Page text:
Nearshore marine habitats such as estuaries are highly productive habitats, playing a vital role for salmon throughout their life cycle. However, these highly sensitive habitats also tend to be hotspots for industrial and recreational activities that damage kelp and eelgrass meadows. That’s why the Pacific Salmon Foundation has developed the Nearshore and Estuary Program to restore and research estuaries surrounding the Strait of Georgia.
Mitigating Climate Change Impacts
Eelgrass and kelp provide critical habitat for juvenile salmon and help stave off climate change impacts. Eelgrass improves water clarity by filtering polluted runoff, reduces negative impacts of ocean acidification, and protects shorelines from erosion by absorbing wave energy and helping to mitigate sea level rise. Kelp forests are a key component of the salmon highway – the interlocking succession of habitat salmon use to hide from predators and feed on their journey to the ocean. Kelp and eelgrass also sequester carbon in underlying sediments. In British Columbia, roughly 400 km2 of salt marsh and seagrass meadows stash away the equivalent of the carbon emissions from 200,000 cars.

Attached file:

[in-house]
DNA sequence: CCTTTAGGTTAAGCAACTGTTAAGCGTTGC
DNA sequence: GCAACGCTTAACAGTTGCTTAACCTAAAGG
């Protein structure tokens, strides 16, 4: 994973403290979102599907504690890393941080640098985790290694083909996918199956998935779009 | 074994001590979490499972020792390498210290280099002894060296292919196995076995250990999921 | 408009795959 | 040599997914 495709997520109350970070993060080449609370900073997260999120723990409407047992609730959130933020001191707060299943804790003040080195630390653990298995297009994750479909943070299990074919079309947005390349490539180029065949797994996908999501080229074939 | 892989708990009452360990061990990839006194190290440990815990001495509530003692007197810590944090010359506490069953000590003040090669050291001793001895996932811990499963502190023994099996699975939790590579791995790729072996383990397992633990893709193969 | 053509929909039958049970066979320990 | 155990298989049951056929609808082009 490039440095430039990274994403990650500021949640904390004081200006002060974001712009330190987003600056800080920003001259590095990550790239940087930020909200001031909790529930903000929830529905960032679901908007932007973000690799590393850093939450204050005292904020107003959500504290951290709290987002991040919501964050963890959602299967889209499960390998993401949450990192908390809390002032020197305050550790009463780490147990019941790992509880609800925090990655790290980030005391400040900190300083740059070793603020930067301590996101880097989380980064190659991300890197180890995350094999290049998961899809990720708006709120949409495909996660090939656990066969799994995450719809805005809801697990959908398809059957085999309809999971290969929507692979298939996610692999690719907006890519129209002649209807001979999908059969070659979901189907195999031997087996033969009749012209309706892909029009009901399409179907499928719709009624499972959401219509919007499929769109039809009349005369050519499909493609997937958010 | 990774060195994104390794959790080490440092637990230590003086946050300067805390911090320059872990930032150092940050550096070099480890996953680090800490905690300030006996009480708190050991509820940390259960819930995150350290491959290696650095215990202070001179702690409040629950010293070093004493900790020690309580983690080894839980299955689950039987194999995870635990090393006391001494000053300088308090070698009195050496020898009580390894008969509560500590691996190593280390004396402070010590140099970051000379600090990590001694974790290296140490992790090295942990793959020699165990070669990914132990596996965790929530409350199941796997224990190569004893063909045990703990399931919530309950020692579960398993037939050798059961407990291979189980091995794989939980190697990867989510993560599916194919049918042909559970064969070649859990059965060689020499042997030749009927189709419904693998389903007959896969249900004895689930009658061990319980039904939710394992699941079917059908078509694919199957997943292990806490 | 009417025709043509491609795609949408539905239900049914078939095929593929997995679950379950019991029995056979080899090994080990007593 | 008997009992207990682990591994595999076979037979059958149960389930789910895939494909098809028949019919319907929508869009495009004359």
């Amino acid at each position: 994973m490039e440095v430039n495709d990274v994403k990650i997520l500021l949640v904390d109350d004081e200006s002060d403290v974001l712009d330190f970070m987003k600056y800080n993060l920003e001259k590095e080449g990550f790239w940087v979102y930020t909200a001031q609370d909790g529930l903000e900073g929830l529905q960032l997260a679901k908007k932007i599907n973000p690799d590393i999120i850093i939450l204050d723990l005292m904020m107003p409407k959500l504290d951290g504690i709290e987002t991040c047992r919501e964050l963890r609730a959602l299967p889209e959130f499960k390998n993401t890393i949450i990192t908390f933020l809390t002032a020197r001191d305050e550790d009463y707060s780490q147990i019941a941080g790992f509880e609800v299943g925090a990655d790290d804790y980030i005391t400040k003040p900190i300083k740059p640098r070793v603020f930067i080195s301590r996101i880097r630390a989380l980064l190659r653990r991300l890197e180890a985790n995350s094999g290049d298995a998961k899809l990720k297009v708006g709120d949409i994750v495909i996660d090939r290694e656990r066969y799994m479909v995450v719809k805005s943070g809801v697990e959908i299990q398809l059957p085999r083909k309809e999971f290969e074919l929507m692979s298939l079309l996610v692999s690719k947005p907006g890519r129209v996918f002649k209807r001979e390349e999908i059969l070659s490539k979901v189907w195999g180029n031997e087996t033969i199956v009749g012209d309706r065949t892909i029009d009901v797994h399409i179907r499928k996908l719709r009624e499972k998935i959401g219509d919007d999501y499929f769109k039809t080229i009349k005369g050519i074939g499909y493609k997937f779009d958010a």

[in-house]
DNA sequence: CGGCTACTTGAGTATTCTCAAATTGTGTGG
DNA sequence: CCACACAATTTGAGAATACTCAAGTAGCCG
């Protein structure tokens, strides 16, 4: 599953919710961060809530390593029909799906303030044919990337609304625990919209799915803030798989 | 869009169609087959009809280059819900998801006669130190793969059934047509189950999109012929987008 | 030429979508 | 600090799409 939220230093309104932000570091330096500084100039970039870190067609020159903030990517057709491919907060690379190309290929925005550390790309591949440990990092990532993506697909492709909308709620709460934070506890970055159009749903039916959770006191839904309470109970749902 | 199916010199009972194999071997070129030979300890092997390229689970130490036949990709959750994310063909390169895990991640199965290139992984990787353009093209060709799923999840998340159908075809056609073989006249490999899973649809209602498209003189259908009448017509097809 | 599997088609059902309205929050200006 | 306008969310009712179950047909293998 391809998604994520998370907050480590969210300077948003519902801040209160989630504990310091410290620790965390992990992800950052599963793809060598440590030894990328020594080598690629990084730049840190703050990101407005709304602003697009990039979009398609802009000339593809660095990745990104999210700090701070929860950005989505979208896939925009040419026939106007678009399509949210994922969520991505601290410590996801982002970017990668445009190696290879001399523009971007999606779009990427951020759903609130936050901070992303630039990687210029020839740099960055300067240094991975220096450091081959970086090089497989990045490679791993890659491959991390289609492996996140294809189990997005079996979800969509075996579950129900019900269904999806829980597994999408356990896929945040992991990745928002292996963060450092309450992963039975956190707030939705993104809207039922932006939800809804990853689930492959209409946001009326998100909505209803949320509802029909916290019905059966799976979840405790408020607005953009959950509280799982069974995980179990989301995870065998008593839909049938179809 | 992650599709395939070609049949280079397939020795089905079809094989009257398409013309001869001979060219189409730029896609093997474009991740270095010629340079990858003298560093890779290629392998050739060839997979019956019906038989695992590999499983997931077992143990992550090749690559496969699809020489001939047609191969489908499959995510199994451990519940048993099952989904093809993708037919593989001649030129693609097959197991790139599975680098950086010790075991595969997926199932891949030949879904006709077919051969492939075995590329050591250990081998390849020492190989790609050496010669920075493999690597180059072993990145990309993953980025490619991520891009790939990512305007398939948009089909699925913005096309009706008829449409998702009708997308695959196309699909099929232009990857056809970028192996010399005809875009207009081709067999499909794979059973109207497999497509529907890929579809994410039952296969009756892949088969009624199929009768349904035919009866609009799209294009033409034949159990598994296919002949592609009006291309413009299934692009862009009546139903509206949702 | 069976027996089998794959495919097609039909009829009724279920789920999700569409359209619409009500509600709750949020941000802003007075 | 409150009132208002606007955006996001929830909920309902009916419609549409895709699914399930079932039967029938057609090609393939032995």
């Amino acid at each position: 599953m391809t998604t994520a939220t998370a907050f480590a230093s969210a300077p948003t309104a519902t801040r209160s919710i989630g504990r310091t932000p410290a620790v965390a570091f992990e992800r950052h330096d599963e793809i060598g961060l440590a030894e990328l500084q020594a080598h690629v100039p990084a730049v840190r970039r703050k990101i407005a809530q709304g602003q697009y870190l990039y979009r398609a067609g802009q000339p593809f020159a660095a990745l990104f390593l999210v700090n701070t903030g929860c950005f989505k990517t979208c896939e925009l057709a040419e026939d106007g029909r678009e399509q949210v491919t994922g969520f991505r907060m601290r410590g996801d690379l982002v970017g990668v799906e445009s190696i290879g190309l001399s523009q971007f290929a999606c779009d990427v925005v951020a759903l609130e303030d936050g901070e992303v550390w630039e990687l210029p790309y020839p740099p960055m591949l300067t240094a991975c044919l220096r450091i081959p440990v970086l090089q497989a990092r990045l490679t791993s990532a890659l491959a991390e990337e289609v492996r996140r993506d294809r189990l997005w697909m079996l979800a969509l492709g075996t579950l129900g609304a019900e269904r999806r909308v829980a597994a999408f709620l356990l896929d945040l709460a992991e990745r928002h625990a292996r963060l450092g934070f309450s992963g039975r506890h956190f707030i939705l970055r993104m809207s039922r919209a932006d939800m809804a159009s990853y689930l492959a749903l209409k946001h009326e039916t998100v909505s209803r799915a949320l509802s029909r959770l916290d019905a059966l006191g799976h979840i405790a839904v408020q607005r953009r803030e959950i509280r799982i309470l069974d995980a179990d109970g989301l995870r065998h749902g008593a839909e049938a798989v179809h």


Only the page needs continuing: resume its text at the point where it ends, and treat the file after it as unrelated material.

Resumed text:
What’s causing eelgrass and kelp loss?
While eelgrass restoration has been successful, progress has been hampered by damage from anchors and anchor chains, dock building, seawalls that harden shores, and marine debris which fragments eelgrass beds. Also, due to impacts from climate change, rising ocean temperatures are thought to be a major contributor to kelp declines. This multi-faceted program will include using satellite imagery to map kelp loss and identify areas of resilient kelp populations. The data will be used to identify genetic strains of eelgrass and kelp that appear more resilient to warming waters and can be stored in a new “biodiversity bank”.
Key components of this program include: